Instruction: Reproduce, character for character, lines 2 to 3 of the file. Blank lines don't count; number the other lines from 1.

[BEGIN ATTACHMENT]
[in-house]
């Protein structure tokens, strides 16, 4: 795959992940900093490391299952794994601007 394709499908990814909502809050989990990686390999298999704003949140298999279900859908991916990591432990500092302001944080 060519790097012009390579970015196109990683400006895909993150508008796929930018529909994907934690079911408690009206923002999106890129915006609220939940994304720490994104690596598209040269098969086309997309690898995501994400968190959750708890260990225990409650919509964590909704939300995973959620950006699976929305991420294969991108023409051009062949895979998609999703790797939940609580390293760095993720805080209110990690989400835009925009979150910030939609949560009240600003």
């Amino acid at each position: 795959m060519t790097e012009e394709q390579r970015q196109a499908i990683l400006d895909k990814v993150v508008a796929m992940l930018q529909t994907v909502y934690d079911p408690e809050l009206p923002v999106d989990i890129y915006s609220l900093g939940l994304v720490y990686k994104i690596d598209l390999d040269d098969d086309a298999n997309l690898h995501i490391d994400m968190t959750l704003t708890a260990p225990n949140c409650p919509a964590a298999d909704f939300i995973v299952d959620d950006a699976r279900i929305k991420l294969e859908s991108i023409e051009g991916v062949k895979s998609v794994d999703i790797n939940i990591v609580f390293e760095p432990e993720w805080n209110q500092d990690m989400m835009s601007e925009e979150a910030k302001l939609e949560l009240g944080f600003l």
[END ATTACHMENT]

């Protein structure tokens, strides 16, 4: 795959992940900093490391299952794994601007 394709499908990814909502809050989990990686390999298999704003949140298999279900859908991916990591432990500092302001944080 060519790097012009390579970015196109990683400006895909993150508008796929930018529909994907934690079911408690009206923002999106890129915006609220939940994304720490994104690596598209040269098969086309997309690898995501994400968190959750708890260990225990409650919509964590909704939300995973959620950006699976929305991420294969991108023409051009062949895979998609999703790797939940609580390293760095993720805080209110990690989400835009925009979150910030939609949560009240600003």
């Amino acid at each position: 795959m060519t790097e012009e394709q390579r970015q196109a499908i990683l400006d895909k990814v993150v508008a796929m992940l930018q529909t994907v909502y934690d079911p408690e809050l009206p923002v999106d989990i890129y915006s609220l900093g939940l994304v720490y990686k994104i690596d598209l390999d040269d098969d086309a298999n997309l690898h995501i490391d994400m968190t959750l704003t708890a260990p225990n949140c409650p919509a964590a298999d909704f939300i995973v299952d959620d950006a699976r279900i929305k991420l294969e859908s991108i023409e051009g991916v062949k895979s998609v794994d999703i790797n939940i990591v609580f390293e760095p432990e993720w805080n209110q500092d990690m989400m835009s601007e925009e979150a910030k302001l939609e949560l009240g944080f600003l």